The Committee of Secret Correspondence was created by the Second Continental Congress to correspond with, and gather foreign intelligence from, allies including Britain, Scotland and France. Benjamin Franklin was one of its original members. The Committee ran spy operations abroad, cracked codes, funded propaganda, set up a courier system, and had its own naval capability. Later, the Committee’s responsibilities fell to the Department of Foreign Affairs and then, to the State Department.
To aid the war effort, the United States rationed coffee on November 28, 1942. After a long eight months, the ration ended on July 28, 1943. While Americans generally had it much easier than residents of other Allied countries, rationing was challenging. To obtain a rationed item, you had to have coupons and hope it was in stock. Coffee was not rationed in Britain, but tea was. Britons were allotted two ounces per week.
In 1777, the Continental Congress passed the first official Thanksgiving Day proclamation. In 1817, New York proclaimed a day of Thanksgiving, soon followed by many other states. Abraham Lincoln set the day as the last Thursday in November. FDR changed it to the fourth Thursday in November in 1939 (approved by Congress in 1941).
The Law Library has a number of books that can help you identify possible careers, market yourself as a candidate, and keep your job once you get it. Check out the Researching Legal Careers Guide for more information.
Judgment at Nuremberg is a fictionalized account of the post World War II Nuremberg trials. In 1948 Judge Hayward and two other American judges are in Nuremberg to preside over the trial of the Ministry of Justice for their involvement in the holocaust. Judge Hayward has to make the most difficult decision of his life as he decides the responsibility of the German judges who followed orders and legalized Nazi crimes against humanity.
Cecil Kuhne, Buried Treasure: Finders, Keepers and the Law (ABA 2013) New Books Collection KF713.T7K84 2013
“The traditional definition of a treasure trove followed the old rule of finders keepers for those lucky enough to discover it. The finder of this abandoned or lost property is often allowed to keep it. But in the case of mislaid or embedded property, possession usually goes to the owner of the premises where the treasure was found. The greatest difficulty, of course, is making the determination of whether the property was lost or whether it was merely mislaid. Understandably, the legal battles over competing claims can be very intense.” (Summary from americanbar.org)
The legalization of marijuana in Washington and Colorado has made the west attractive to entrepreneurs seeking their fortune in a new and potentially lucrative industry. See the Yakima Herald Republic article “Washington Prospectors Seek Fortune in Legal Pot” to see some of the faces of this new gold rush.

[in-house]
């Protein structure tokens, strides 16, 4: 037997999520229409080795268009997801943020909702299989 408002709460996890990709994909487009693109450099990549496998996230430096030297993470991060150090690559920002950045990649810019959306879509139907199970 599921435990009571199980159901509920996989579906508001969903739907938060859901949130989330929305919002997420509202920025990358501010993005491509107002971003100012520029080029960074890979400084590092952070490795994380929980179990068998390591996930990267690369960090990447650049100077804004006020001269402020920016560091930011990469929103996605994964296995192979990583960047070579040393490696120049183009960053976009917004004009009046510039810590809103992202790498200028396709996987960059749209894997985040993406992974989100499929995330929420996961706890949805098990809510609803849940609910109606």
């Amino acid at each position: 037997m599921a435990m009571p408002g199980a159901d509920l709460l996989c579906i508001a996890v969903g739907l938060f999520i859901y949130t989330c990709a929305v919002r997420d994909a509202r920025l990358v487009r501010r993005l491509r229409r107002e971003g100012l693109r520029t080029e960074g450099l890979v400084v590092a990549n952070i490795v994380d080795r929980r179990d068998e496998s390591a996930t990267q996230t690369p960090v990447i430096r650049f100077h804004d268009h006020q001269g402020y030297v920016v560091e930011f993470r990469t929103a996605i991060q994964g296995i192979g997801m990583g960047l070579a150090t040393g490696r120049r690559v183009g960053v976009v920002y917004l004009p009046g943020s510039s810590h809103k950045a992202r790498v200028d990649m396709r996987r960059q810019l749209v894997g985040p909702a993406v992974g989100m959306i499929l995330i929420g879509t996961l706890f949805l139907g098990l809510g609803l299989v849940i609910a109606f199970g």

On November 19, 1985, President Ronald Reagan met with Soviet leader Mikhail Gorbachev for the first time in Geneva, Switzerland. Reagan was no friend of the Soviet Union, referring to it as the “Evil Empire,” but Gorbachev was newly in power, with great plans for his country. The two hit it off. It was, perhaps, the start of something beautiful. Within five years, the Cold War would be over.
In 2001 the New York Times profiled “21 women, most just out of law school (where women graduate in roughly equal numbers as men) who were recruited to a big New York law firm. The article asked them to elaborate on the gender gap and on their life and work prospects. ” The paper revisited the women 12 years later, to find out how their careers have progressed.
“With her weird, wistful new novel MaddAddam, Margaret Atwood completes the apocalyptic trilogy she began with Oryx and Crake and The Year of the Flood. Like its predecessors, MaddAddam is a blend of satiric futurism and magic realism, a snarky but soulful peek at what happens to the world after a mad scientist decimates humanity with a designer disease. That mad scientist is the brilliant bioengineer Crake, whose story is retold in this novel by the Crakers, the post-humans he designed to experience no sexual jealousy, and to eat nothing but plants.
What’s delightful about this novel is that Atwood always balances philosophically weighty topics with a humorous realism….Thoughtful, sardonic, and full of touches that almost resemble a fairy tale, MaddAddam will stick with you long after you’ve put it down. It’s an apocalypse story about new life, and a condemnation of humanity that ends, however uneasily, with a celebration of it.” From NPR review